Wednesday, August 31, 2011

I Am The Bat Man

Somebody sent me this link to a story from a community kollel about several invasions by bats into frum homes. According to the story, these invasions were both interpreted and solved via the bat's passuk in Perek Shirah: Perek Shirah explains why the bat appeared in the houses at that time, and reciting the bat's passuk from Perek Shirah assisted in finding the bat in order to remove it.

The irony is that the bat is not in Perek Shirah. The alleged "bat" in Perek Shirah, called retzifi in Hebrew, is not a bat.

Now, at this point some people will be saying, "Well, this is just Natan Slifkin's opinion. Others are of the view that the bat is in Perek Shirah!"

But this is where it gets really ironic.

The basis for people claiming that the bat is the retzifi of Perek Shirah, is the ArtScroll edition of Perek Shirah. And the ArtScroll Perek Shirah got it from me (as they acknowledge in a footnote). And I was completely mistaken about it!

When I found out that ArtScroll was working on Perek Shirah, and making use of my book Nature's Song, I wrote to them to inform them of a mistake that I had made in my book. My identification of the retzifi as the bat was a total stab in the dark. I claimed weak support from a commentary called Pi Eliyahu who identifies it as the tinshames, which in the Chumash is identified by some as the bat. But this is in fact no support at all, because Pi Eliyahu understands tinshames to be the owl. I only chose the bat because, faced with no evidence whatsoever (at the time) as to what the retzifi really is, I chose an animal that at least, with a generous dose of creativity, matches the theme of the passuk in Perek Shirah as explained by some of the commentaries. But there is no reason to think that the author of Perek Shirah was referring to the bat - and if he wanted to refer to the bat, he would surely have referred to it by the name atalef.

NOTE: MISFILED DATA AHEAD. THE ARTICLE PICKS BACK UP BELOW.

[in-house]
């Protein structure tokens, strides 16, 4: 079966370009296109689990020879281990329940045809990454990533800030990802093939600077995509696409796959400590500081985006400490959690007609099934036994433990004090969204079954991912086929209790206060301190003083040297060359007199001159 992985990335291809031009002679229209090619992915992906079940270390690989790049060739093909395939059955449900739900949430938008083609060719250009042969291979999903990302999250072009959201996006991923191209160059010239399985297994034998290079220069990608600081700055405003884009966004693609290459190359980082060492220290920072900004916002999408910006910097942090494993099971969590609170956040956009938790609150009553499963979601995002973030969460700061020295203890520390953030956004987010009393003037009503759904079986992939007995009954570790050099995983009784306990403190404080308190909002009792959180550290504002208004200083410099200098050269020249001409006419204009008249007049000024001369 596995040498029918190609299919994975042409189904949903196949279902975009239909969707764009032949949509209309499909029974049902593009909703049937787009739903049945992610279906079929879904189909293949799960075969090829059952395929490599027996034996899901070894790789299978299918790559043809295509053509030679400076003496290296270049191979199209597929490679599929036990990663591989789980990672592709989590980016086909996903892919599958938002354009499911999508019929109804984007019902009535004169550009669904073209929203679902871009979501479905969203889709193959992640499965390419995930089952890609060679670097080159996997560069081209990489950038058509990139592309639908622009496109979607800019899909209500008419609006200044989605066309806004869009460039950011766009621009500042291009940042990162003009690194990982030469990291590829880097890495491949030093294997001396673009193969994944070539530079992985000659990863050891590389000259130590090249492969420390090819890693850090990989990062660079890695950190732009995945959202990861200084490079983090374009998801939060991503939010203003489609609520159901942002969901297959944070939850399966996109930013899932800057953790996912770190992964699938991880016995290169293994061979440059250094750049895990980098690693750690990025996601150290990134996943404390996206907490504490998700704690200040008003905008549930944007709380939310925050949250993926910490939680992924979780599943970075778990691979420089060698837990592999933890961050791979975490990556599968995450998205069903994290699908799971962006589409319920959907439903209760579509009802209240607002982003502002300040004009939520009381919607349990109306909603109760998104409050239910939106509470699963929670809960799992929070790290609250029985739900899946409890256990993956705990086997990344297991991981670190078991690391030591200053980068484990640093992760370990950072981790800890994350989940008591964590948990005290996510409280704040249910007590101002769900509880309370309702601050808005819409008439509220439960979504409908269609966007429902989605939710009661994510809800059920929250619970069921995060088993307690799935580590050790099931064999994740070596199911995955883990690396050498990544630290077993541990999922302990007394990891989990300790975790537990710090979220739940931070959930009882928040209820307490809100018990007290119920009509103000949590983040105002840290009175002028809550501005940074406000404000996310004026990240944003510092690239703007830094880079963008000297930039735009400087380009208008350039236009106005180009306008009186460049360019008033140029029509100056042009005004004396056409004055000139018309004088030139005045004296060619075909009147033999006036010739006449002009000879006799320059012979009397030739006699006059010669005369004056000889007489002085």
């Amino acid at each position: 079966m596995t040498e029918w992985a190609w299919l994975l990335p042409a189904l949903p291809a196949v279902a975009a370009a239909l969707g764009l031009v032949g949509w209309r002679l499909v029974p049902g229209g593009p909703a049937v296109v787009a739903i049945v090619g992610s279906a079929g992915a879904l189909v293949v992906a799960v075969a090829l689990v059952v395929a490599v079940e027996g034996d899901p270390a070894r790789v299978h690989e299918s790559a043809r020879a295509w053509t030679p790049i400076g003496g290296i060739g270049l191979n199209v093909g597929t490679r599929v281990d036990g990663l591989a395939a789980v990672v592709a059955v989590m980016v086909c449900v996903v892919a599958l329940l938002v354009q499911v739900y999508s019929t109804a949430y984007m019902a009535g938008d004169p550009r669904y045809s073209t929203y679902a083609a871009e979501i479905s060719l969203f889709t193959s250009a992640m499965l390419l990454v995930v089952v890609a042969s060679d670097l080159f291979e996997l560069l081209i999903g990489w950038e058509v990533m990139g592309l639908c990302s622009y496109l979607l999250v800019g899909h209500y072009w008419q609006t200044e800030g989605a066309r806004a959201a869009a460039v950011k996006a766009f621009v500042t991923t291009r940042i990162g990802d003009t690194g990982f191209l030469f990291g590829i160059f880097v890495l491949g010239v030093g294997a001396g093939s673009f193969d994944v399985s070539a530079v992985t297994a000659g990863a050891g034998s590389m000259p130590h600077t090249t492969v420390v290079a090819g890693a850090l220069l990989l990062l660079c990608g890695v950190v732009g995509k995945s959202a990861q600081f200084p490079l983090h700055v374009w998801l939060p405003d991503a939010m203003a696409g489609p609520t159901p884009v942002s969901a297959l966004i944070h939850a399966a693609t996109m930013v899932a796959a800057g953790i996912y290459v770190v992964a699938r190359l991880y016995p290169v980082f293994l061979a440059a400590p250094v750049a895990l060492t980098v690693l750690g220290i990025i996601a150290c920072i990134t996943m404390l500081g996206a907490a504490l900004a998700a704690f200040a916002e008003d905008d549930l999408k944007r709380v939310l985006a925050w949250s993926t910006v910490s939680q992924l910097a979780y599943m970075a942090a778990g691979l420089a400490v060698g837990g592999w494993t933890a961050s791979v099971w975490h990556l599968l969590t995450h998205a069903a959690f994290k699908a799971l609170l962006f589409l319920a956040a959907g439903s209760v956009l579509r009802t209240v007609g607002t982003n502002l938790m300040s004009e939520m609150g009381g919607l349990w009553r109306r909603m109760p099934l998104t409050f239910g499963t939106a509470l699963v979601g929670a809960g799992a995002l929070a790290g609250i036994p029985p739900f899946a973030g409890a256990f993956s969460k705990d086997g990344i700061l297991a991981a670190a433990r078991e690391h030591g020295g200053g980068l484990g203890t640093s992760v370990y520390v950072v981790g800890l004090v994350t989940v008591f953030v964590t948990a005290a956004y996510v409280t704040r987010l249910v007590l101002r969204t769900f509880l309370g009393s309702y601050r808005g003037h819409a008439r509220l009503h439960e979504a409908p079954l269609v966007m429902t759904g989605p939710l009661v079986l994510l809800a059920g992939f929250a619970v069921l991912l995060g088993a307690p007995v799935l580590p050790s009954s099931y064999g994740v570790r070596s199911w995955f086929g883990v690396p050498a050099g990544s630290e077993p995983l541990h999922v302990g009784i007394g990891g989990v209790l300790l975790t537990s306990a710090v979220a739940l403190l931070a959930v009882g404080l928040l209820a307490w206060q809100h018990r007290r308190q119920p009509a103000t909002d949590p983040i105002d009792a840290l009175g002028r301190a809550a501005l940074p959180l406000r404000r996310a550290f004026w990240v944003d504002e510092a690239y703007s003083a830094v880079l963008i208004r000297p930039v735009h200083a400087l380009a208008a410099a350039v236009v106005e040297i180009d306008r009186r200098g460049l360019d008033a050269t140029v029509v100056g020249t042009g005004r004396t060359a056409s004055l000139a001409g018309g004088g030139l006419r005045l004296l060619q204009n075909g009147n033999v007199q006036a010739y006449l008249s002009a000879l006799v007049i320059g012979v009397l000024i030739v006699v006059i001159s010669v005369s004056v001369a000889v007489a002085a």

By the time I published the second edition of Nature's Song, in 2009, I had discovered that the retzifi is probably a type of dove, and corrected my book accordingly. But it was too late. ArtScroll had not taken note of my email to them admitting error, and had translated retzifi as the bat, crediting me in the footnote. And people at large, in the explosion of interest in Perek Shirah, had adopted the ArtScroll view. And, of course, nobody is going to admit to having based their mystical interpretation of an event on something said by Natan Slifkin - even if Natan Slifkin is admitting that he was mistaken!

Thus, an error that is destined to be perpetuated for all eternity, and used to "discover" the mystical significance of contemporary events involving bats, and even to have metaphysical results of enabling people to find the bat, all stems from a mistake on my part! I don't know whether to be amused or depressed.

(Note: Never do what I am doing in the picture with a live bat. Bats often carry rabies. The vampire bat in the picture is dead.)

44 comments:

  1. I'm always very impressed when people find examples like this. It's essentially a disproof of the conception of mesorah being flawless. One of my rebbes would rant on and on about how the artscroll nusach ashkenaz wasn't really ashkenaz but full of nusach sfard "corruptions." That's Judaism for you these days.

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  2. That's funny, that is. Especially since you're now a gawdless heretic whom the pious can't even talk to according to Artscroll's biggest customers. "How do we know it's a bat? We could tell you, but we'd have to put you in cherem."

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  3. I can just see your critics saying: "Slifkin has gone batty."

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  4. Thanks for an amusing post!